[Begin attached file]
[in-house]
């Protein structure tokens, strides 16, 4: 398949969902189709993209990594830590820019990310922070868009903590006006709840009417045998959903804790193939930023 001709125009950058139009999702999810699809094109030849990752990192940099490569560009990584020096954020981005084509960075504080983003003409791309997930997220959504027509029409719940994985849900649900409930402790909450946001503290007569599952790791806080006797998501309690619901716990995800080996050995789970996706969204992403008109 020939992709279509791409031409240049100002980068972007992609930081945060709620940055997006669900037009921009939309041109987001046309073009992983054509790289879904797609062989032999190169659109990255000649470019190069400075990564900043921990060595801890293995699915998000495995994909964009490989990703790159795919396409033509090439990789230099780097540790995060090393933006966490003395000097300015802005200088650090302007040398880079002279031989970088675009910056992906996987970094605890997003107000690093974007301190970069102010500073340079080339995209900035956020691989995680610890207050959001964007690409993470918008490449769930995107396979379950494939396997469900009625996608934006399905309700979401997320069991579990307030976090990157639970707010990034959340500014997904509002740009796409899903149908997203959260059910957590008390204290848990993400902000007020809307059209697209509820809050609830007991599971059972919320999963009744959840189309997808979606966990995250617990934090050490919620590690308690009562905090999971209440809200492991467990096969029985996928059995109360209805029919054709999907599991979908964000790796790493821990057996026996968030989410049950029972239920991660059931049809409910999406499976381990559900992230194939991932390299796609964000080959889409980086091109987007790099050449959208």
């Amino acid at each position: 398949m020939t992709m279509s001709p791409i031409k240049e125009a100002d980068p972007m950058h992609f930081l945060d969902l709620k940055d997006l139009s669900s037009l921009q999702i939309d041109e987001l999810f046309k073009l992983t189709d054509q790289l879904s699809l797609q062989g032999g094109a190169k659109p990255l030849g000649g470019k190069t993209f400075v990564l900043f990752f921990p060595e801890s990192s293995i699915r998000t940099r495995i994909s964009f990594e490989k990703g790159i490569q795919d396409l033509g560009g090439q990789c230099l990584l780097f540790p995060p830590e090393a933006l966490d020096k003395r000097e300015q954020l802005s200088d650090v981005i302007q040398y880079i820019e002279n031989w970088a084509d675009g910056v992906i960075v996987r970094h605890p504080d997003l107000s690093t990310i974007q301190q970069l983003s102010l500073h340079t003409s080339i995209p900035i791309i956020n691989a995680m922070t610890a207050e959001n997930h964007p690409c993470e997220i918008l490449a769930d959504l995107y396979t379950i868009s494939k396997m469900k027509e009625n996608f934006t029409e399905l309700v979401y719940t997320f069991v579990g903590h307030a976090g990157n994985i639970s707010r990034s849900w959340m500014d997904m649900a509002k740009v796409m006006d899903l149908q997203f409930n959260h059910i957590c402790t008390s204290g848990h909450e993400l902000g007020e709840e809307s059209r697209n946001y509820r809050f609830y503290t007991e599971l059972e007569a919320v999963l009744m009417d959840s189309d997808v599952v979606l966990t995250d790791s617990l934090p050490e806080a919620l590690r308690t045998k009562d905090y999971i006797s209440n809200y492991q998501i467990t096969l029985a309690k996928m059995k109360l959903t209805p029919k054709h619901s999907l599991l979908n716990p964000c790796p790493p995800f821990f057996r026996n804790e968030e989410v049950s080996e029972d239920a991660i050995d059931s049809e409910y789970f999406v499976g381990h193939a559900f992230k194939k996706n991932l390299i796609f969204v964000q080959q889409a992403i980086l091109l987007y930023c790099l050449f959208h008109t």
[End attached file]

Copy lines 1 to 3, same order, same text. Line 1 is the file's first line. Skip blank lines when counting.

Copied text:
[in-house]
């Protein structure tokens, strides 16, 4: 398949969902189709993209990594830590820019990310922070868009903590006006709840009417045998959903804790193939930023 001709125009950058139009999702999810699809094109030849990752990192940099490569560009990584020096954020981005084509960075504080983003003409791309997930997220959504027509029409719940994985849900649900409930402790909450946001503290007569599952790791806080006797998501309690619901716990995800080996050995789970996706969204992403008109 020939992709279509791409031409240049100002980068972007992609930081945060709620940055997006669900037009921009939309041109987001046309073009992983054509790289879904797609062989032999190169659109990255000649470019190069400075990564900043921990060595801890293995699915998000495995994909964009490989990703790159795919396409033509090439990789230099780097540790995060090393933006966490003395000097300015802005200088650090302007040398880079002279031989970088675009910056992906996987970094605890997003107000690093974007301190970069102010500073340079080339995209900035956020691989995680610890207050959001964007690409993470918008490449769930995107396979379950494939396997469900009625996608934006399905309700979401997320069991579990307030976090990157639970707010990034959340500014997904509002740009796409899903149908997203959260059910957590008390204290848990993400902000007020809307059209697209509820809050609830007991599971059972919320999963009744959840189309997808979606966990995250617990934090050490919620590690308690009562905090999971209440809200492991467990096969029985996928059995109360209805029919054709999907599991979908964000790796790493821990057996026996968030989410049950029972239920991660059931049809409910999406499976381990559900992230194939991932390299796609964000080959889409980086091109987007790099050449959208």
């Amino acid at each position: 398949m020939t992709m279509s001709p791409i031409k240049e125009a100002d980068p972007m950058h992609f930081l945060d969902l709620k940055d997006l139009s669900s037009l921009q999702i939309d041109e987001l999810f046309k073009l992983t189709d054509q790289l879904s699809l797609q062989g032999g094109a190169k659109p990255l030849g000649g470019k190069t993209f400075v990564l900043f990752f921990p060595e801890s990192s293995i699915r998000t940099r495995i994909s964009f990594e490989k990703g790159i490569q795919d396409l033509g560009g090439q990789c230099l990584l780097f540790p995060p830590e090393a933006l966490d020096k003395r000097e300015q954020l802005s200088d650090v981005i302007q040398y880079i820019e002279n031989w970088a084509d675009g910056v992906i960075v996987r970094h605890p504080d997003l107000s690093t990310i974007q301190q970069l983003s102010l500073h340079t003409s080339i995209p900035i791309i956020n691989a995680m922070t610890a207050e959001n997930h964007p690409c993470e997220i918008l490449a769930d959504l995107y396979t379950i868009s494939k396997m469900k027509e009625n996608f934006t029409e399905l309700v979401y719940t997320f069991v579990g903590h307030a976090g990157n994985i639970s707010r990034s849900w959340m500014d997904m649900a509002k740009v796409m006006d899903l149908q997203f409930n959260h059910i957590c402790t008390s204290g848990h909450e993400l902000g007020e709840e809307s059209r697209n946001y509820r809050f609830y503290t007991e599971l059972e007569a919320v999963l009744m009417d959840s189309d997808v599952v979606l966990t995250d790791s617990l934090p050490e806080a919620l590690r308690t045998k009562d905090y999971i006797s209440n809200y492991q998501i467990t096969l029985a309690k996928m059995k109360l959903t209805p029919k054709h619901s999907l599991l979908n716990p964000c790796p790493p995800f821990f057996r026996n804790e968030e989410v049950s080996e029972d239920a991660i050995d059931s049809e409910y789970f999406v499976g381990h193939a559900f992230k194939k996706n991932l390299i796609f969204v964000q080959q889409a992403i980086l091109l987007y930023c790099l050449f959208h008109t």